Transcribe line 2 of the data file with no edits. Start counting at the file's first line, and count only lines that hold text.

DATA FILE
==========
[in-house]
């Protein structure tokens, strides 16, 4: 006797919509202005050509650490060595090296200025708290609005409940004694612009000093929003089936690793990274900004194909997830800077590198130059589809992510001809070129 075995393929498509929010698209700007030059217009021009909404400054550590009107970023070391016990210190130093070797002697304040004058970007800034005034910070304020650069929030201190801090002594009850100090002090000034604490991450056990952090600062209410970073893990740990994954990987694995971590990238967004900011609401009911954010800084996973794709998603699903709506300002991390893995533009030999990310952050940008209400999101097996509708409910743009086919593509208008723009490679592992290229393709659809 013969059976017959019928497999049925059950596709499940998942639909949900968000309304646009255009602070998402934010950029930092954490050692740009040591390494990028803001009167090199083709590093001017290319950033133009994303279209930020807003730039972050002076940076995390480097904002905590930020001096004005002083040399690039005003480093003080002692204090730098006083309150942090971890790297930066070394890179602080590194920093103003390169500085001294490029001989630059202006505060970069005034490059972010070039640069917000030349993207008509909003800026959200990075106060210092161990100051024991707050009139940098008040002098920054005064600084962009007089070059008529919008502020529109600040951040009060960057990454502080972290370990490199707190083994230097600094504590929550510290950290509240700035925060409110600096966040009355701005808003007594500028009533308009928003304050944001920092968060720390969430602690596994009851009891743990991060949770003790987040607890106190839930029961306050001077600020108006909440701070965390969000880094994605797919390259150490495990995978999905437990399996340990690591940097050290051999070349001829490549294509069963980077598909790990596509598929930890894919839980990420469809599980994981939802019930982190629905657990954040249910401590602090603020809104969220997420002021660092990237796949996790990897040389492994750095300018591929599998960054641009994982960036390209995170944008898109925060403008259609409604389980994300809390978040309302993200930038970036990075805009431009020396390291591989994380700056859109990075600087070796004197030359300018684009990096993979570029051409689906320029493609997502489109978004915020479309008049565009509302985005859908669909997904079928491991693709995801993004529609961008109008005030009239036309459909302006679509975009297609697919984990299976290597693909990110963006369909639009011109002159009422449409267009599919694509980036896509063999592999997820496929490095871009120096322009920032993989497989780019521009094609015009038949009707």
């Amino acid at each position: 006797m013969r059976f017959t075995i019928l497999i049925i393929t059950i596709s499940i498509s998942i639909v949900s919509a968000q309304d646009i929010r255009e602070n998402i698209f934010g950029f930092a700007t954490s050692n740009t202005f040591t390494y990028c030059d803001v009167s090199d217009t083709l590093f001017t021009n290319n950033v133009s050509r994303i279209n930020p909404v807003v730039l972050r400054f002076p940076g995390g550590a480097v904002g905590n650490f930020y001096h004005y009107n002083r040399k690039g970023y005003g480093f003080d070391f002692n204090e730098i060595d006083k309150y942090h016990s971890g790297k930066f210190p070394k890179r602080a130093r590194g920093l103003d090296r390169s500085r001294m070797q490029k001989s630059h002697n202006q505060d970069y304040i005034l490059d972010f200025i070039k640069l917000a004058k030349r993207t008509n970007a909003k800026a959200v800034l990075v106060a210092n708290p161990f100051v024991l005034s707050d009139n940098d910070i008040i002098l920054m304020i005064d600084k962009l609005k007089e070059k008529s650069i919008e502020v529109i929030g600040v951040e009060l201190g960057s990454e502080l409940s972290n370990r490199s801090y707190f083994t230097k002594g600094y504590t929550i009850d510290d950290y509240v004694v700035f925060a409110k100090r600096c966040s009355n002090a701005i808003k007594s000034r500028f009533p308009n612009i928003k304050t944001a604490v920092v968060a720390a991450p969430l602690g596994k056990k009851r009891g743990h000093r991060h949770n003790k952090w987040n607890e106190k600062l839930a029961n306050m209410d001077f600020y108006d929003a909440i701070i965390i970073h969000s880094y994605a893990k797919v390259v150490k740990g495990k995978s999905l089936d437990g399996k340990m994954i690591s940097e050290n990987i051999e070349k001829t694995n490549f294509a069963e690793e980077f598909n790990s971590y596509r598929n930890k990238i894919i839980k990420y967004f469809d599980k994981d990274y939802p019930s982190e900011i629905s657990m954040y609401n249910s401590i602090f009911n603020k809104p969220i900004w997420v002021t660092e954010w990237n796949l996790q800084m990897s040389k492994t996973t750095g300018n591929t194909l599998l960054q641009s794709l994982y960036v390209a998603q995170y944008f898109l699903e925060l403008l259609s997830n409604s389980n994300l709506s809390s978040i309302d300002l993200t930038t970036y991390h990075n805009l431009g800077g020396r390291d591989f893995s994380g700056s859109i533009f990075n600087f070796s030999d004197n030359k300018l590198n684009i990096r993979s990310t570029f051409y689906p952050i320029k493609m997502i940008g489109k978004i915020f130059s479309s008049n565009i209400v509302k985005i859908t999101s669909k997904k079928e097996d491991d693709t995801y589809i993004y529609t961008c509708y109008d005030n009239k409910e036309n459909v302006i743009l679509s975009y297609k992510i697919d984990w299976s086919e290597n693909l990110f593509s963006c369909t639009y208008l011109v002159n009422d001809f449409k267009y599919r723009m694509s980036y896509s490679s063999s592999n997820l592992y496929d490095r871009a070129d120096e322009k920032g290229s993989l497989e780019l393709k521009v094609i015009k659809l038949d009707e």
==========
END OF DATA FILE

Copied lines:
């Protein structure tokens, strides 16, 4: 006797919509202005050509650490060595090296200025708290609005409940004694612009000093929003089936690793990274900004194909997830800077590198130059589809992510001809070129 075995393929498509929010698209700007030059217009021009909404400054550590009107970023070391016990210190130093070797002697304040004058970007800034005034910070304020650069929030201190801090002594009850100090002090000034604490991450056990952090600062209410970073893990740990994954990987694995971590990238967004900011609401009911954010800084996973794709998603699903709506300002991390893995533009030999990310952050940008209400999101097996509708409910743009086919593509208008723009490679592992290229393709659809 013969059976017959019928497999049925059950596709499940998942639909949900968000309304646009255009602070998402934010950029930092954490050692740009040591390494990028803001009167090199083709590093001017290319950033133009994303279209930020807003730039972050002076940076995390480097904002905590930020001096004005002083040399690039005003480093003080002692204090730098006083309150942090971890790297930066070394890179602080590194920093103003390169500085001294490029001989630059202006505060970069005034490059972010070039640069917000030349993207008509909003800026959200990075106060210092161990100051024991707050009139940098008040002098920054005064600084962009007089070059008529919008502020529109600040951040009060960057990454502080972290370990490199707190083994230097600094504590929550510290950290509240700035925060409110600096966040009355701005808003007594500028009533308009928003304050944001920092968060720390969430602690596994009851009891743990991060949770003790987040607890106190839930029961306050001077600020108006909440701070965390969000880094994605797919390259150490495990995978999905437990399996340990690591940097050290051999070349001829490549294509069963980077598909790990596509598929930890894919839980990420469809599980994981939802019930982190629905657990954040249910401590602090603020809104969220997420002021660092990237796949996790990897040389492994750095300018591929599998960054641009994982960036390209995170944008898109925060403008259609409604389980994300809390978040309302993200930038970036990075805009431009020396390291591989994380700056859109990075600087070796004197030359300018684009990096993979570029051409689906320029493609997502489109978004915020479309008049565009509302985005859908669909997904079928491991693709995801993004529609961008109008005030009239036309459909302006679509975009297609697919984990299976290597693909990110963006369909639009011109002159009422449409267009599919694509980036896509063999592999997820496929490095871009120096322009920032993989497989780019521009094609015009038949009707």